With technology becoming increasingly sophisticated, DNA evidence is being relied on in more criminal cases than ever before. But the idea of taking DNA evidence and using it to solve crimes has led to controversy and raised some interesting debate among politicians, the public and civil liberties organisations.
DNA exists in all our living cells and it is unique for almost every person, containing all the biological information our bodies need to develop and function. As almost every DNA profile is unique, police can use this information to determine whether a person was present at the scene of a crime, and even what they are likely to have done.
DNA evidence is not entirely accurate however, and mistakes and misidentification can certainly happen, including contaminated, incorrectly matched and mislabelled samples. Jurors can also misinterpret the meaning of a declared match, incorrectly assuming, for example, that ‘a one in ten thousand likelihood of the profile matching another person in the community’ means that it is highly unlikely to be someone other than the matched suspect. Much literature has been written about how this can be highly misleading, especially when the subject is from a racial background that is uncommon in the community.
Currently, DNA is held on a national database where police can gain access to information relating to crimes that have been committed. In many serious cases, when a person is convicted of a crime they will have a DNA sample taken. Police can also apply to take the DNA from people they suspect may have committed a crime as part of the investigation process. However, there are strict laws in place governing when and how police officers are allowed to obtain DNA samples, and what they do with the information once they have it.
When can police ask for a DNA sample?
The obtaining of DNA is governed by the Crimes (Forensic Procedures) Act 2000, which dictates how and when DNA evidence can be taken. According to this legislation, forensic procedures can be carried out on suspects with their informed consent. They can also be performed on children and adults who are classified as ‘incapable’ under certain conditions.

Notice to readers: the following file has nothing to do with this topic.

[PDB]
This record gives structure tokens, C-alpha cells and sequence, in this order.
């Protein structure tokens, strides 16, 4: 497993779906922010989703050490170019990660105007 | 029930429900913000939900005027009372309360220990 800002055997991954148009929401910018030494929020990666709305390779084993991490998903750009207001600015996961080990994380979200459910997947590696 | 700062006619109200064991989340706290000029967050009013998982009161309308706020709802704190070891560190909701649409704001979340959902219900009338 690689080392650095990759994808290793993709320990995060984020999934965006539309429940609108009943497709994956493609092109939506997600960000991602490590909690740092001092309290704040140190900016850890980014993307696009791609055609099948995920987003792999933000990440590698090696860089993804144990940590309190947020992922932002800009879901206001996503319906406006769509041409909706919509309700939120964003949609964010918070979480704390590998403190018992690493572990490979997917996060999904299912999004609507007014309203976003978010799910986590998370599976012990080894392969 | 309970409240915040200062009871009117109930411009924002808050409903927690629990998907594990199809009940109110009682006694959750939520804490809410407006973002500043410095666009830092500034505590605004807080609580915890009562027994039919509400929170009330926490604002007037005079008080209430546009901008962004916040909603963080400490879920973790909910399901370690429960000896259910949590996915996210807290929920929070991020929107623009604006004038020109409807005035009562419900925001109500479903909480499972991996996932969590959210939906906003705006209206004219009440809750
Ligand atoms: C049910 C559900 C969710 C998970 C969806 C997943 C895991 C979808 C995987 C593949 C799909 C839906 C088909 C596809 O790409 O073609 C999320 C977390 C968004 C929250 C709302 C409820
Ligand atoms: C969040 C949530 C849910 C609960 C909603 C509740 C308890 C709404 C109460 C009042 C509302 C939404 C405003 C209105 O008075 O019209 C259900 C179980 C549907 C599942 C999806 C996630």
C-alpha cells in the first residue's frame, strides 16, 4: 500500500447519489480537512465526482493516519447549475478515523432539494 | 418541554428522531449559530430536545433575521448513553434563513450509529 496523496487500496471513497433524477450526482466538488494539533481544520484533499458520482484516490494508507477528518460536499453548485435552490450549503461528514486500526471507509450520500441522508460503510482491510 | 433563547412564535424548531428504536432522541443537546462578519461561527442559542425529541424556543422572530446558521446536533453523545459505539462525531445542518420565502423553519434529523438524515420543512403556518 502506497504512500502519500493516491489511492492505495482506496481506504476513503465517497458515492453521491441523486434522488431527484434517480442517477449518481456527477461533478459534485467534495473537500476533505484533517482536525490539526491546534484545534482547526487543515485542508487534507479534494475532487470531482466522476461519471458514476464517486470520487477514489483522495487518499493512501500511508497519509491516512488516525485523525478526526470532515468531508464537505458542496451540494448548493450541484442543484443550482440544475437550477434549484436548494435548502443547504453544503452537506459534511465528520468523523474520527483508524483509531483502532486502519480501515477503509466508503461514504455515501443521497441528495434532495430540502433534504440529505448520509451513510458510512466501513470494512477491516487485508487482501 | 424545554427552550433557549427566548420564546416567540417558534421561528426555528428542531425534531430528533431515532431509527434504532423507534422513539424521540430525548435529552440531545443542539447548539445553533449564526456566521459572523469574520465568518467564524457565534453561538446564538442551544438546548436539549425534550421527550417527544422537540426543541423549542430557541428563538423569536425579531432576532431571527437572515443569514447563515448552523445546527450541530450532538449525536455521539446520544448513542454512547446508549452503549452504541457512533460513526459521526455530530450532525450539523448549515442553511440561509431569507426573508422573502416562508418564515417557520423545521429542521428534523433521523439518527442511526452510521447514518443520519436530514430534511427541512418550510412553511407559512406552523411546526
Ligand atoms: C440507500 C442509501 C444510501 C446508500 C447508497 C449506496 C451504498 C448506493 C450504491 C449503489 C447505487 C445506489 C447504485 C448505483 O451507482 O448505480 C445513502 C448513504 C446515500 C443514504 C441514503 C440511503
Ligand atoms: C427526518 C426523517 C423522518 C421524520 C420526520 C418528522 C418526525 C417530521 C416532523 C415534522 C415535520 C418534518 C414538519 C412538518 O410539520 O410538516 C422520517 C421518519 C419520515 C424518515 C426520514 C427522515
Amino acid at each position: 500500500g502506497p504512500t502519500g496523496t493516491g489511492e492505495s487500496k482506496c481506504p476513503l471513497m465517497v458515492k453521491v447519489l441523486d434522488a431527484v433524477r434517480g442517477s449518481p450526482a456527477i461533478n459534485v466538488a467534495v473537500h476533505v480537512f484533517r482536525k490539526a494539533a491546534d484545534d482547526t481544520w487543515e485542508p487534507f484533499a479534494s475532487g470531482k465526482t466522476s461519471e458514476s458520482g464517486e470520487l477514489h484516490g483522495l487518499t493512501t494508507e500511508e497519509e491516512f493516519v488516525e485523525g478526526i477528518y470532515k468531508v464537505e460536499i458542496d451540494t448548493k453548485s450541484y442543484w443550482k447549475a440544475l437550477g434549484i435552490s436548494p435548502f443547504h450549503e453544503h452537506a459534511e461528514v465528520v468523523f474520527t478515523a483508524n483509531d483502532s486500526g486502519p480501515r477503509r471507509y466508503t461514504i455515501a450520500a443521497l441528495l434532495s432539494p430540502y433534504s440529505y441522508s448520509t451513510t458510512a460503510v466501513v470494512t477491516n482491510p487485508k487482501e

Informed consent means that the person being tested has agreed to the procedure and that they have been provided with all the required information.
As well as informed consent, the police officer has to be satisfied that the person is a suspect and that there are reasonable grounds to believe that the forensic procedure could produce evidence relating to this offence.
How are samples taken?
Forensic procedures are separated into two different categories – intimate forensic procedures and non-intimate forensic procedures.
Intimate forensic procedures involve more invasive methods of obtaining DNA samples, including blood samples or samples of material taken from the private parts such as pubic hair or material scraped from that area. These procedures can only be carried out on people who have been suspected of having committed certain offences known as prescribed offences.
Non-intimate forensic procedures include saliva swabs, taking hair from a person’s head, nail clippings, and any samples taken from the external parts of a person’s body, excluding their private parts. These forensic procedures can be carried out on a person who has been suspected of committing a summary or an indictable offence.
Can I refuse to give police my DNA?
You can refuse to provide DNA samples to police, in which case they will need to apply for a court order. To get that order, police will need to show that the sample could assist in the investigation of the alleged offence. If it is unlikely to assist, the court may refuse to grant the order. If it is likely to assist, the court may grant the order and compel you to provide your DNA. Before any DNA samples are taken, you have the right to speak to a criminal defence lawyer. This is always a good idea, especially if you believe you are a suspect in a criminal case, as opposed to the samples being requested for elimination purposes.
Can I get my DNA profile deleted?
Laws surrounding the destruction of DNA evidence vary between states. In NSW, samples will be destroyed if the suspect has had their conviction quashed, or 12 months after the sample was taken if proceedings against the person suspected haven’t been instituted. They can also be destroyed if no conviction is recorded or if the person has been acquitted by the court.
Currently, there is no process in place to allow people to formally request their DNA information be deleted. If you have previously been convicted of a crime and had DNA taken, it can be kept on the national database indefinitely in a move that many believe is a breach of civil liberties.
In a highly-controversial move, police in NSW are currently going to the homes of people with previous convictions and obtaining DNA samples to add to the database. Under the DNA Back-Capture Program, police are taking DNA samples from people who have previously served a prison sentence for an indictable offence carrying a maximum penalty of at least five years, and have been convicted of a further offence since then.
Criminal lawyers across NSW have spoken out against this program as it goes against the principles of rehabilitation, and many of the previous offenders approached may have not committed an offence or had any contact with the criminal justice system for a decade or more.
If you are under arrest, or you are asked for a DNA sample for any other reason by police, it is always a good idea to speak to a criminal defence lawyer before you consent.